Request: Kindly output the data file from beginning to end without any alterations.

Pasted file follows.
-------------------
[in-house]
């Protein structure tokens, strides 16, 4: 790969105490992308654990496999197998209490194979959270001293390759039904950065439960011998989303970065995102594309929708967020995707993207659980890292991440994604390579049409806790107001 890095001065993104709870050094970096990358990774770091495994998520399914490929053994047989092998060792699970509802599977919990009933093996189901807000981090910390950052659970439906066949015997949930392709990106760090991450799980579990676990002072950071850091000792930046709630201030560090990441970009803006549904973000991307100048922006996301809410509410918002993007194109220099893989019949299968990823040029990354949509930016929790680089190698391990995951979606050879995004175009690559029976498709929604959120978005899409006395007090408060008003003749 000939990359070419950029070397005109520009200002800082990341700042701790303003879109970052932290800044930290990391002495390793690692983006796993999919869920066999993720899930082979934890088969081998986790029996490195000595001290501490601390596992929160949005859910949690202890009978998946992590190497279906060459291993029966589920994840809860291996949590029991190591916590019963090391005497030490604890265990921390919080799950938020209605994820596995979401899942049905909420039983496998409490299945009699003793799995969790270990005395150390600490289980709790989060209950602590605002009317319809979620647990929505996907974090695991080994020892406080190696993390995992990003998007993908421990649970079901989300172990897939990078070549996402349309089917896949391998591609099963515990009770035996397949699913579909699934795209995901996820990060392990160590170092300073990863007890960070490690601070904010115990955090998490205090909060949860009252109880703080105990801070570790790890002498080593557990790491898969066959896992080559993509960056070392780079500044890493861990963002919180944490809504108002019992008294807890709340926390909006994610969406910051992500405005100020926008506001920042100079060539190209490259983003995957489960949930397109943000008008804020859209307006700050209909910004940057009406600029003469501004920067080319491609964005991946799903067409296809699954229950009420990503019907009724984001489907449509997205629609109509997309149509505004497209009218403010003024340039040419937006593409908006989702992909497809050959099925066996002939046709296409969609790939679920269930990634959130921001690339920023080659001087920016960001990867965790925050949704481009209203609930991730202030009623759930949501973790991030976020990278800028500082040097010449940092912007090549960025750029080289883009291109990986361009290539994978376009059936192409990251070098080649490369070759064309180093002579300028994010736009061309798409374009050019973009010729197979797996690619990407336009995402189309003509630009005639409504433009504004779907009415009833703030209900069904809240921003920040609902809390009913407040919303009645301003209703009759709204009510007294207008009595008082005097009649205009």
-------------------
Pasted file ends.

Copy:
[in-house]
């Protein structure tokens, strides 16, 4: 790969105490992308654990496999197998209490194979959270001293390759039904950065439960011998989303970065995102594309929708967020995707993207659980890292991440994604390579049409806790107001 890095001065993104709870050094970096990358990774770091495994998520399914490929053994047989092998060792699970509802599977919990009933093996189901807000981090910390950052659970439906066949015997949930392709990106760090991450799980579990676990002072950071850091000792930046709630201030560090990441970009803006549904973000991307100048922006996301809410509410918002993007194109220099893989019949299968990823040029990354949509930016929790680089190698391990995951979606050879995004175009690559029976498709929604959120978005899409006395007090408060008003003749 000939990359070419950029070397005109520009200002800082990341700042701790303003879109970052932290800044930290990391002495390793690692983006796993999919869920066999993720899930082979934890088969081998986790029996490195000595001290501490601390596992929160949005859910949690202890009978998946992590190497279906060459291993029966589920994840809860291996949590029991190591916590019963090391005497030490604890265990921390919080799950938020209605994820596995979401899942049905909420039983496998409490299945009699003793799995969790270990005395150390600490289980709790989060209950602590605002009317319809979620647990929505996907974090695991080994020892406080190696993390995992990003998007993908421990649970079901989300172990897939990078070549996402349309089917896949391998591609099963515990009770035996397949699913579909699934795209995901996820990060392990160590170092300073990863007890960070490690601070904010115990955090998490205090909060949860009252109880703080105990801070570790790890002498080593557990790491898969066959896992080559993509960056070392780079500044890493861990963002919180944490809504108002019992008294807890709340926390909006994610969406910051992500405005100020926008506001920042100079060539190209490259983003995957489960949930397109943000008008804020859209307006700050209909910004940057009406600029003469501004920067080319491609964005991946799903067409296809699954229950009420990503019907009724984001489907449509997205629609109509997309149509505004497209009218403010003024340039040419937006593409908006989702992909497809050959099925066996002939046709296409969609790939679920269930990634959130921001690339920023080659001087920016960001990867965790925050949704481009209203609930991730202030009623759930949501973790991030976020990278800028500082040097010449940092912007090549960025750029080289883009291109990986361009290539994978376009059936192409990251070098080649490369070759064309180093002579300028994010736009061309798409374009050019973009010729197979797996690619990407336009995402189309003509630009005639409504433009504004779907009415009833703030209900069904809240921003920040609902809390009913407040919303009645301003209703009759709204009510007294207008009595008082005097009649205009």